• Get Creative – Turns out, what works for one kid – or project– may not work for the next. Innovation isn’t optional, it’s required. To select the right combination of metrics, ask: What insights do we need? What are our key challenges? Use “pause and reflect” sessions to examine data across different teams. RESOURCE: FSG’s Intentional Group Learning Guide
  • Pretest – Would you buy your child new sneakers without trying them on first? Didn’t think so! Don’t expect spectacular data insights to come from metrics you haven’t tested first. RESOURCE: Conducting a Successful Pretest
  • Be Strategic – There is a reason why Child A doesn’t raise Child B. If you want business and social metrics that generate lessons and guide decision-making, you have to place parents – AKA: senior-level leadership – in the driver’s seat. The Boston Consulting Group’s article, Total Societal Impact: A New Lens for Strategy, offers an enlightening perspective on pursuing social impacts and business benefits simultaneously.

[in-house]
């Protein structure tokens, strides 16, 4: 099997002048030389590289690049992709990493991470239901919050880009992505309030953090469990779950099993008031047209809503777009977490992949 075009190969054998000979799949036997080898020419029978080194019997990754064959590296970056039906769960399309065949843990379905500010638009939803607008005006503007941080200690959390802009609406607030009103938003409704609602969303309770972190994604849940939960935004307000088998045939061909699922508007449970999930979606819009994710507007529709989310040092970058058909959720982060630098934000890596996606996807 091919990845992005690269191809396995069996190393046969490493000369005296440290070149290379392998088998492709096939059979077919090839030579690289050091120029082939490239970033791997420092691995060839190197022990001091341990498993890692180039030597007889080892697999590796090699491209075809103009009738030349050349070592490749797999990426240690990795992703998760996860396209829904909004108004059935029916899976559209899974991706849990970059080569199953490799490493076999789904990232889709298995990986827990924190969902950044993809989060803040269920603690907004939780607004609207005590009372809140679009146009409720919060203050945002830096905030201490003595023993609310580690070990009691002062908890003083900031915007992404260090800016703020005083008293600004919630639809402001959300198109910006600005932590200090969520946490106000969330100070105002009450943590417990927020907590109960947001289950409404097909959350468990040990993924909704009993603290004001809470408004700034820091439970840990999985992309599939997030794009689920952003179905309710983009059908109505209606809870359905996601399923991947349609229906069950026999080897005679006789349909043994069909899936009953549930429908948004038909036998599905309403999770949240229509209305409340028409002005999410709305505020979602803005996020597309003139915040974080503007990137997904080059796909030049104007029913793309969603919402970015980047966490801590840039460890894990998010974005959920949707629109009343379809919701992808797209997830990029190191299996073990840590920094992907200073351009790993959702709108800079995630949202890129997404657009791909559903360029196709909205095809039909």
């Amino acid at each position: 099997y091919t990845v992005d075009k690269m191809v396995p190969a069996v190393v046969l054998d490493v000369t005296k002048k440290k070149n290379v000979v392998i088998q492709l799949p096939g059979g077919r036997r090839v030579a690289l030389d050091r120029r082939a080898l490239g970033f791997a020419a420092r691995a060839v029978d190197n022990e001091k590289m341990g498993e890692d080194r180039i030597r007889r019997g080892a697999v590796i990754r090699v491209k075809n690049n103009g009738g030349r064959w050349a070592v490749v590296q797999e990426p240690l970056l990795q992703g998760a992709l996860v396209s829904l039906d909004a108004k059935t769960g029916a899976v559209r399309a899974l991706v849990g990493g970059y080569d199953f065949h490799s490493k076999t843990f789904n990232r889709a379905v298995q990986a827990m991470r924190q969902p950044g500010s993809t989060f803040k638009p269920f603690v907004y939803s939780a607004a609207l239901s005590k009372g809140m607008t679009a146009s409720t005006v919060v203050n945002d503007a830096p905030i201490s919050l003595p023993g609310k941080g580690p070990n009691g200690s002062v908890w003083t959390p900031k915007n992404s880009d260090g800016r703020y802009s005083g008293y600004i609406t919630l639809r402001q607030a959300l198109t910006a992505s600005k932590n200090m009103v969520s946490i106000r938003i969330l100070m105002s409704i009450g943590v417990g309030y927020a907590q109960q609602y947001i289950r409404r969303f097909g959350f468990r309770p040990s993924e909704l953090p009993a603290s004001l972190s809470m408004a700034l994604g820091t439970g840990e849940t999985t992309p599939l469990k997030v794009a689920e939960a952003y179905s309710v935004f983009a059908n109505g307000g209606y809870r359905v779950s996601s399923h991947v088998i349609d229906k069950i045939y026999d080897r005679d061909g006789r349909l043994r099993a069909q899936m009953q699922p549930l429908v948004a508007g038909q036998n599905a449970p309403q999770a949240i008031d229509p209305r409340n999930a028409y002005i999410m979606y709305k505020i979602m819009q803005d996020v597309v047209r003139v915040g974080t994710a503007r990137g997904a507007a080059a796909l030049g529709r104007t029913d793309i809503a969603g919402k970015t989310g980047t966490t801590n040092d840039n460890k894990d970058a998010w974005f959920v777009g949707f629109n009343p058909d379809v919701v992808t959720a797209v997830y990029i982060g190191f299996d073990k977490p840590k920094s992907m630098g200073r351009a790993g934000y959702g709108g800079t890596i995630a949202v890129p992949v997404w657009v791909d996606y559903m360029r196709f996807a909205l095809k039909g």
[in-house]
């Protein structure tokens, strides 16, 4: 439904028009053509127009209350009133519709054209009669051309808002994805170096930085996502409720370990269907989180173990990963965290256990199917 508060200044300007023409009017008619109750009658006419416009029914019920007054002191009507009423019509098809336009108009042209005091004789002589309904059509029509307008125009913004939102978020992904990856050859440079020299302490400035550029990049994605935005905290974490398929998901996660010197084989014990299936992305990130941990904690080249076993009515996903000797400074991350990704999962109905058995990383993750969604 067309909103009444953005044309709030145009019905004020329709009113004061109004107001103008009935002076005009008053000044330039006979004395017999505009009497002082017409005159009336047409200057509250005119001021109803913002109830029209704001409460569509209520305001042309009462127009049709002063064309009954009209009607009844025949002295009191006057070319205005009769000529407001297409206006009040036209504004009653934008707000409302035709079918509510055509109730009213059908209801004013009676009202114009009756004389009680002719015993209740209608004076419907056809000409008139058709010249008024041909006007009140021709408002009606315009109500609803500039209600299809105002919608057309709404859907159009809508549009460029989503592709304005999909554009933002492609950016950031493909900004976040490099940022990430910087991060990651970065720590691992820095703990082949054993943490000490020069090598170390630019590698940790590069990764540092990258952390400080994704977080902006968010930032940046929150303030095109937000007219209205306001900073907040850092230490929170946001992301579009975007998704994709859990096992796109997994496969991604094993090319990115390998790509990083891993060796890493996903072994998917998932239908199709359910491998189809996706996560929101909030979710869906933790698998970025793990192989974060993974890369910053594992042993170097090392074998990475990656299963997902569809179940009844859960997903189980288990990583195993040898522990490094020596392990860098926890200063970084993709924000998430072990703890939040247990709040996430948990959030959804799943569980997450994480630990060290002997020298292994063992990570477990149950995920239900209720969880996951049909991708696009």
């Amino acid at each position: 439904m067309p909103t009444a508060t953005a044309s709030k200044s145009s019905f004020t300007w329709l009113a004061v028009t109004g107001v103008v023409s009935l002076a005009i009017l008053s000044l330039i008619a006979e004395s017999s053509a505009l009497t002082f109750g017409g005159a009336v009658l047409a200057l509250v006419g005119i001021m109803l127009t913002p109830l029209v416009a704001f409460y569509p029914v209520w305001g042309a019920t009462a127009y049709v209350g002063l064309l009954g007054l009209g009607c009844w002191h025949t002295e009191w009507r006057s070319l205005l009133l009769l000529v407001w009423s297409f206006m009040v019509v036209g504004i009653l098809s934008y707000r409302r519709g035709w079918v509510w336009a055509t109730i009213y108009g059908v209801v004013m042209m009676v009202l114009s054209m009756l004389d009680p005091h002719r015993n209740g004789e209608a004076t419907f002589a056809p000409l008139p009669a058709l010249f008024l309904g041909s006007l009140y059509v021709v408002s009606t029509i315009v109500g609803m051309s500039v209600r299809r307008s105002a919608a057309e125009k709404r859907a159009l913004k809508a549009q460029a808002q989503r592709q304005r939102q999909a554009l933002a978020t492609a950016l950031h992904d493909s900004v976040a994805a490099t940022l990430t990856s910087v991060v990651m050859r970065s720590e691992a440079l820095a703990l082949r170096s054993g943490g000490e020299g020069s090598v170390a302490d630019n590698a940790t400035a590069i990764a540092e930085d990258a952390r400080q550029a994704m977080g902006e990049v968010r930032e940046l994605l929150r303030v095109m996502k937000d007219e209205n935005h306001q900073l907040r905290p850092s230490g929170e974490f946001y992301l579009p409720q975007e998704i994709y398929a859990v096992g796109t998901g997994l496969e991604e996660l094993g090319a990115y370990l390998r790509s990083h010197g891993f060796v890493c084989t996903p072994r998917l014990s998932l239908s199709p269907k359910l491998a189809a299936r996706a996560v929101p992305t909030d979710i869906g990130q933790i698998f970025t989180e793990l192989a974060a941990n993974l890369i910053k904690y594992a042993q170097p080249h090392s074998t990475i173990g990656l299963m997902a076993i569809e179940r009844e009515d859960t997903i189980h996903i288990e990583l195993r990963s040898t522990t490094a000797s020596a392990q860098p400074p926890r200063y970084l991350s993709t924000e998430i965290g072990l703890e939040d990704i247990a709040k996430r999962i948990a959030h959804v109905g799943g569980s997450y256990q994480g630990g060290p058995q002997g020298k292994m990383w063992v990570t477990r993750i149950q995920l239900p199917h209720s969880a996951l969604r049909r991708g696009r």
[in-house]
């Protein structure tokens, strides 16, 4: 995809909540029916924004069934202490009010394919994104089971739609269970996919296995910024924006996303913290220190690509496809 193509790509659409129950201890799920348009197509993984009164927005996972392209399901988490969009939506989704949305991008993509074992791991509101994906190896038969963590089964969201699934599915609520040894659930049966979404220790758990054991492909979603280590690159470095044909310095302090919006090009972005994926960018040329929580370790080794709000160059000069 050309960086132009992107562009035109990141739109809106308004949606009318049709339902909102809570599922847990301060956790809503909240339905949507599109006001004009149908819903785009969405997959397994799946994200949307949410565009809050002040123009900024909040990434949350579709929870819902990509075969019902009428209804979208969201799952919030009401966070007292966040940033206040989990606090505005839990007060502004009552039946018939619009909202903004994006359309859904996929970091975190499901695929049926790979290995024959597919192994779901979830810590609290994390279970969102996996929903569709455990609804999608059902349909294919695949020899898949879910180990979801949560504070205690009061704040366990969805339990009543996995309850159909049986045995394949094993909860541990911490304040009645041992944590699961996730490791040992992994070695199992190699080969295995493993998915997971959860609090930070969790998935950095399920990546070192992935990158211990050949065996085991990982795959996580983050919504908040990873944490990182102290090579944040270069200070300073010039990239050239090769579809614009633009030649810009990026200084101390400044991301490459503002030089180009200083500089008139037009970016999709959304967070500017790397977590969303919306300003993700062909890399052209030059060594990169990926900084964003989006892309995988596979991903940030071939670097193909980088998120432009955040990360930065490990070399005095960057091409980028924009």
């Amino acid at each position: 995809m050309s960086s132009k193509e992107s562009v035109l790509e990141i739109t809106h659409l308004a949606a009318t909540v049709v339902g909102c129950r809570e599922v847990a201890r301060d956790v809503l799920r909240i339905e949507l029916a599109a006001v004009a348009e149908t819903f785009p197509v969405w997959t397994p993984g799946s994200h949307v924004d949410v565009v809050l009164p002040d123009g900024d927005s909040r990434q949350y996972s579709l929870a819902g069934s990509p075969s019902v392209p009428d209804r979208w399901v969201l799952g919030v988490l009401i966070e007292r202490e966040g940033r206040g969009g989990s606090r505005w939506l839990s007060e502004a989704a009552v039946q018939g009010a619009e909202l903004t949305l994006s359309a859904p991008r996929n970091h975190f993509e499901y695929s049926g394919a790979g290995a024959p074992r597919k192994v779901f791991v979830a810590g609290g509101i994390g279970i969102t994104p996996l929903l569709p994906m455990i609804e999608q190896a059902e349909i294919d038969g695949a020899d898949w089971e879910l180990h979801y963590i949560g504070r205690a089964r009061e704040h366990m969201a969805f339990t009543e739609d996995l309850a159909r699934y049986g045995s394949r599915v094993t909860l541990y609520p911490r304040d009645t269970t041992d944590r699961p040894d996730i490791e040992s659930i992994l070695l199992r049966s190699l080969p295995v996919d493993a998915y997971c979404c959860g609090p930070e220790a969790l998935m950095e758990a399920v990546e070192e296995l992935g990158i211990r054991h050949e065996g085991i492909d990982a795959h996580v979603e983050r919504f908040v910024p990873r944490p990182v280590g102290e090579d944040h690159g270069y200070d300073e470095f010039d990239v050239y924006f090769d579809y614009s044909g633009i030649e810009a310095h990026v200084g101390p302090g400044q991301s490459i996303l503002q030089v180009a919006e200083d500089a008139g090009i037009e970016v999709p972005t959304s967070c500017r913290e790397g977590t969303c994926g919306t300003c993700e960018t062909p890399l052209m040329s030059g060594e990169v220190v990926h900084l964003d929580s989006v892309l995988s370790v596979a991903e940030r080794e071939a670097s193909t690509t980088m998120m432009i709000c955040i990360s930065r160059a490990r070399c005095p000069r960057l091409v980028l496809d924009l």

• Be Rigorous, Yet Right-sized – At bath time, one scrub behind the ear may not be enough to get the dirt away. Conversely, spending 3 hours soaked in suds is effective but unrealistic. MIT D-Lab’s Lean Research Framework is a great place to look for guiding principles to effective, right-sized research.

We hope these combinations excite you and inspire you to create a few social + business metrics of your own. Also, check out our case study for five lessons learned to accelerate successful impact measurement as an investor or investee.  And if you enjoyed this post, share it, tweet it, or comment below! We’re also very curious about what social + business metric combinations have or haven’tworked for you. We look forward to hearing from you.